Back home again it was only 4 weeks work before leaving for London. We closed up Veierland with Eli, who managed to pick a large amount of edible, wild mushrooms of which I am a particular fan, emptied her freezer and fridge, got the boat and outboard safely stowed for the winter, had some final nice evenings with our good neighbours the Platous, before leaving for London, Saturday, 2nd October. Everything was well planned, I thought, Diana was not working the last two days and did almost all the preparations alone, including taking the car for service. But Friday at my job is always demanding, and I had a mad rush before biking home arriving about 40 min before the taxi was due to take us to the railway station. During that time I did my final bit of packing while having a quick bite to eat. Only when safely on the train from Drammen to Sandefjord did I realize I had forgotten the new iPhone (birthday present from Diana) at work! In Sandefjord we walked the 10 minutes from the station to Eli who was waiting with warm supper and a glass of wine. But that wine was not for me, for as she and Diana went to bed I borrowed her car and drove back and forth to the hospital in Drammen to get my new toy… It took me nearly 4 hours as I had to stop a snatch some sleep several times. At least the roads were quiet!

Socializing – then a Tube Strike.

So the real holiday feeling was not really there before we were on the plane from Torp to Stanstead early next morning. In Chiswick, London, we arrived in time for lunch with Elisabeth, Hugh and Finn and our old friends, Yvonne and Jonathan. That is when the good feeling really hit us.

At night we were out for dinner at La Trompette with more friends and the next day Robert came down from Cambridge for the entire day. He is doing another postgraduate computer degree in that grand old university; we are already looking forward to more excuses for visiting him!

Next morning there was to be a Tube (Underground) strike in London. We did not know which lines would be affected, but ordered a taxi to Heathrow. We thought going out of London we would not be so affected by the expected traffic jam. We were wrong and ended up incredibly stressed. With less than a mile to go to Terminal 4 according to the taxi driver, and the terminal supposedly in sight ahead of us, we got out of the cab and started walking with two pieces of luggage each. Well, the driver was wrong, what we saw was the Cargo Terminal and there was still a long way to go, the pedestrian area was littered with puddles, soggy leaves and fallen chestnuts; soon we were panting and sweating and obviously about to lose our flight. During the last mile the traffic started flowing faster, so we attempted to hitch-hike or get another cab, but nobody paid us the slightest notice… Our rescue was a shuttle bus service from a Tube Station we passed, luck had it that Terminal 4 was the first destination. When we came running to the Continental Airlines’ check-in they fortunately ushered us to a free counter. But at Security there was another “traffic jam”, so before long they were announcing our names on the loudspeakers, and we were the last passengers to board that wonderful plane… But we got on! We noticed a few empty seats for Newark; no doubt that Tube strike caused a lot of chaos and delays in London that morning!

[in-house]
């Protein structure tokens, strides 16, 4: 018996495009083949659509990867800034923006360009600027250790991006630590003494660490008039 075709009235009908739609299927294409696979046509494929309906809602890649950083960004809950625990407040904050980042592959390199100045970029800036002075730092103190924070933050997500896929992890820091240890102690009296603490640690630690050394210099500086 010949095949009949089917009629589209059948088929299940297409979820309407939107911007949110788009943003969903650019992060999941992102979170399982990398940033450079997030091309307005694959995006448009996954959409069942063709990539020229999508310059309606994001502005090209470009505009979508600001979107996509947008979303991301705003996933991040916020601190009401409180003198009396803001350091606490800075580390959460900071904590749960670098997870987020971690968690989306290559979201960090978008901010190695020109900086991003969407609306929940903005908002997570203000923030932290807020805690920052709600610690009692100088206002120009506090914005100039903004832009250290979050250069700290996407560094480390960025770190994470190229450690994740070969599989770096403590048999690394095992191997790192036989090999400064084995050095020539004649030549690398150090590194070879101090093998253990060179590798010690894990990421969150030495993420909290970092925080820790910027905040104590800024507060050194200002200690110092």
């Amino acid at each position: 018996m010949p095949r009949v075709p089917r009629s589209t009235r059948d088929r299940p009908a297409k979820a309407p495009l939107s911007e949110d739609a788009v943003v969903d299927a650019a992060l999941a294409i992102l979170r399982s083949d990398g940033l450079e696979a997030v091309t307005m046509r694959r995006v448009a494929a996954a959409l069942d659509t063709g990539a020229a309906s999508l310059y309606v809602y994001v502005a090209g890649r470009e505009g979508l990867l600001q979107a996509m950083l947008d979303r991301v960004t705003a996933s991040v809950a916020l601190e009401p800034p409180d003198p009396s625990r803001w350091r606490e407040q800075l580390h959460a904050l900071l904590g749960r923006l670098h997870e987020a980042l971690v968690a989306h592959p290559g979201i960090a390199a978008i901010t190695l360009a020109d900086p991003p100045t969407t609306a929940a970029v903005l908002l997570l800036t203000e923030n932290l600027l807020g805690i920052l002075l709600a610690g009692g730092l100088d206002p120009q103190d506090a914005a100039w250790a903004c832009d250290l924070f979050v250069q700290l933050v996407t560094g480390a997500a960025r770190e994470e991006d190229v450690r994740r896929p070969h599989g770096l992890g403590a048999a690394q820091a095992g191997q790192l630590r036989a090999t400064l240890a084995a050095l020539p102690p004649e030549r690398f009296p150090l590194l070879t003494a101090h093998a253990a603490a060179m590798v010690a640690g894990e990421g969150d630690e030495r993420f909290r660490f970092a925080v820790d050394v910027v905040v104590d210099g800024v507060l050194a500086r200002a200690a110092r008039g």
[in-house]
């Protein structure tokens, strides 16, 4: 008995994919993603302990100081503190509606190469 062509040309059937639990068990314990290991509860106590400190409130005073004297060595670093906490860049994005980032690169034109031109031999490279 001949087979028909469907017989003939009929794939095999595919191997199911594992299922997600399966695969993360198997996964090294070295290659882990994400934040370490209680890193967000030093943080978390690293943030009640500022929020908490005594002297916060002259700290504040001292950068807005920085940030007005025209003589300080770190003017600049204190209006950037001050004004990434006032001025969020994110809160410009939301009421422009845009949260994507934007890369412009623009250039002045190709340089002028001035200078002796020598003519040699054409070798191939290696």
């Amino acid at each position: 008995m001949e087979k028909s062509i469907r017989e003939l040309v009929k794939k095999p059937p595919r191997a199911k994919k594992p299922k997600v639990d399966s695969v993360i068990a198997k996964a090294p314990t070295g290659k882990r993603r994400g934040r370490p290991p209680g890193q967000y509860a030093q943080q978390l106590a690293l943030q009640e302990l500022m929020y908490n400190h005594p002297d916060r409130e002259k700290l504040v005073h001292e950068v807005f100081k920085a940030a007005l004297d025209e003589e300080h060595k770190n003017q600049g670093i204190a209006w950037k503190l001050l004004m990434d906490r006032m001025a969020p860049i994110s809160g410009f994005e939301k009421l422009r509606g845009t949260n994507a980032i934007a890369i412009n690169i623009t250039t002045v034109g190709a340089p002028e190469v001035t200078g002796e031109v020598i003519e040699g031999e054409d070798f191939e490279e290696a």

Having dried off and washed my face we could again get into the right mood, enjoy a reasonable in-flight lunch and watch a couple of films. In Newark we had 3 hours before the flight for Panama City, and with security and passport control being so slow, especially in USA these days, we needed every minute of it. But we managed to buy some extra food for the flight and some duty-free chocolate (Toblerone and Cadbury’s) from a small store just by the gate. In USA they now deliver the duty-frees to the gate. So we were handed the sealed bag as we entered the plane, did not check the receipt and did not break the seal until Diana wanted a snack the next day in Shelter Bay Marina. She got a bit of a disappointment; the bag contained a bottle of Vodka and a carton of cigarettes! So somewhere else here in Panama I suppose somebody else also got a bigger disappointment! To sum up the journey; never a dull moment when Diana and I go travelling!

Monday, 17 May 2010

Winter and Spring 2010. Travel report no 53.

Written by Diana in April in Panama and finished in Norway in May 2010.

A cold winter in Norway

Having left White Admiral safely on land in Cuba in late November, it was back to work for us both in our respective hospitals. Stein worked the whole period until the end of February, still enjoying his medicine as much as ever, and working longer hours than he is paid for. I took a period free around Christmas and New Year, as all the family came to visit. Three children, two partners, one grand-child and a great grand-mother were gathered for our usual shellfish feast on Christmas eve, then the other two grand-children came for Christmas day, where their biggest surprise was the unexpected visit of Santa Claus (our good friend and neighbour Christian). It was a very white Christmas, and kids big and small had snowball fights and built snow houses on the front lawn. The long snowy winter gave me little excuse not to make another effort at skiing, and again our neighbour Christian was sure he could teach me better technique. I did improve slightly with cross country, but the one attempt at downhill was a disaster; the nearest I have ever been to an acute panic attack! Stein was able to make more use of the good skiing tracks close to our new home, and had many moonlight trips, and also a memorable outing with colleagues in his medical department. He cycled back and forth to work every day in the snow, 10 kms each way, even in temperatures around -20 degrees centigrade! With skiing goggles, a balaclava, and two big pairs of mittens, he managed to keep warm enough, although he looked like the abominable snowman when he arrived home!